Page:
I find it a difficult sentence to say. Even now, when the words have almost formed a script that I go to time and time again. An off-hand comment said quickly and casually. It invites less questions that way.

“I don’t have a relationship with my Mother.”

The raised eyebrows in response call for elaboration. I never give it.

Because how can you elaborate on something you can’t quite understand yourself?

I’ve written about my childhood before. The story that forever follows my every step, unknowingly. A story of closed doors and uncertainty. The shadow I can’t quite seem to let go of.

Since starting therapy 8 weeks ago, it’s the one I’ve finally started to shine a light on. And that light? It’s a glaringly bright one. Because taking yourself back to the memories you fought so desperately to suppress is long and it’s painful.

I always come back to the same question.

Am I happier having her in or out of my life?

It’s always been a back and forth race. For over two years I didn’t see her at all. I didn’t have a choice in the matter. And still I longed for her in the same way I longed for her love and support as a child. I wanted her to be everything I needed her to be.

When the time came that I couldn’t stand the cut ties any longer, I wove the threads back together. Slowly. Bit by bit.

I tried to forgive her. Tried to let go of the weight I was carrying around like jagged rocks pushing into my chest.


She had changed, I told myself. Maybe it would work this time.

And she had. For the most part, anyway. The darkness that had crippled my younger years was gone. She was trying, in her own disjointed way.

So why is it I still found myself in a position where I couldn’t let her back in?

My Mother was a stranger to me. Is a stranger to me. When I looked at her all I could feel was immense sadness over the years lost and the fact she would never look at me the way my Dad did.

She wasn’t my Mum.

And I couldn’t forget. As much as I wanted to, it was impossible. The second a situation arose where I felt her darkness was coming back out, I pulled up the walls and shut my eyes.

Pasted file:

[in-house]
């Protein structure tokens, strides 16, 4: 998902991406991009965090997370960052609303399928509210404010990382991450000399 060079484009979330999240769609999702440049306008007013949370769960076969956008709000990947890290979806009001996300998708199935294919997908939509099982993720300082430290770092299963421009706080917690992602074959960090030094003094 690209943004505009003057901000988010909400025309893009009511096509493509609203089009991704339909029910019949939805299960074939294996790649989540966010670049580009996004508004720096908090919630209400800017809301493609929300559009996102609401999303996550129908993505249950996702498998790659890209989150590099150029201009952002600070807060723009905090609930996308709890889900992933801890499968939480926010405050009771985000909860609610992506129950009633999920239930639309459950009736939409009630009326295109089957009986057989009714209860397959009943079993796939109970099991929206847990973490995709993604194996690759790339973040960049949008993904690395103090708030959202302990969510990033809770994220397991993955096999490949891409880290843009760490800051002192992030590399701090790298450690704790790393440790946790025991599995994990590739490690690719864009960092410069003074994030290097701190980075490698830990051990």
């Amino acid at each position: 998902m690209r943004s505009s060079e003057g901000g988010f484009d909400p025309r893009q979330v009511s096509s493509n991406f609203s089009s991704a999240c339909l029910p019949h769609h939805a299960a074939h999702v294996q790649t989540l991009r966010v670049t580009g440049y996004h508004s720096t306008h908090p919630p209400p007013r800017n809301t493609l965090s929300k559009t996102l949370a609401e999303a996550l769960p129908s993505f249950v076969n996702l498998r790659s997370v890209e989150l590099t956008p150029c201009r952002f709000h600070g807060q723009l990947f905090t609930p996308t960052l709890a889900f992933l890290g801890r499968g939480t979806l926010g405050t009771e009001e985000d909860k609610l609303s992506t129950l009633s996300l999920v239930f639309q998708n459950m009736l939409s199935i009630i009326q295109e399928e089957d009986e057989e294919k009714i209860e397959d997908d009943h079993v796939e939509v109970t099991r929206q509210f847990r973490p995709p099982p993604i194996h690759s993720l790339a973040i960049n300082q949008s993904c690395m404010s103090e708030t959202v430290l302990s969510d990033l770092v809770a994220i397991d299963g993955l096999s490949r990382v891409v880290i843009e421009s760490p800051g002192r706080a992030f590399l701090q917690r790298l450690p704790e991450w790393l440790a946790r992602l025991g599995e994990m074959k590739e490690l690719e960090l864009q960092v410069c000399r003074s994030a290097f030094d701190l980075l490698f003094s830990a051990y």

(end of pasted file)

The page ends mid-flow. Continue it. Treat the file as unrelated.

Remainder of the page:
I had tried. And I had failed.

I realised I wasn’t ready to let her back in. I never would be until I could accept that she would never be the Mum I wanted.

And that realisation? It brings a tidal wave of emotions.

I feel sorrow when I imagine how different it could be. Brokenhearted at the thought of a future without her in it.

I feel guilt over how little she has in her life. How perhaps I should be the one to help her fix it.

I feel shame over being estranged by choice when so many have that choice taken out of their hands.

I feel confusion over whether to follow my head or heart. Whether I’ll ever be ready to let my heart lead me.

Yet… I also feel certainty that, at least for now, I am not strong enough to follow that path.

One day the heartache will subside. I hope. Perhaps a time will come when I can let her back into my thoughts and back into my life. We will create our own version of a Mother Daughter relationship and it will add happiness rather than toxicity into my inner being.

Or maybe not. I just don’t know.

But right now? It’s a truth I need to own.

Without the shame that tries to sneak along beside it.


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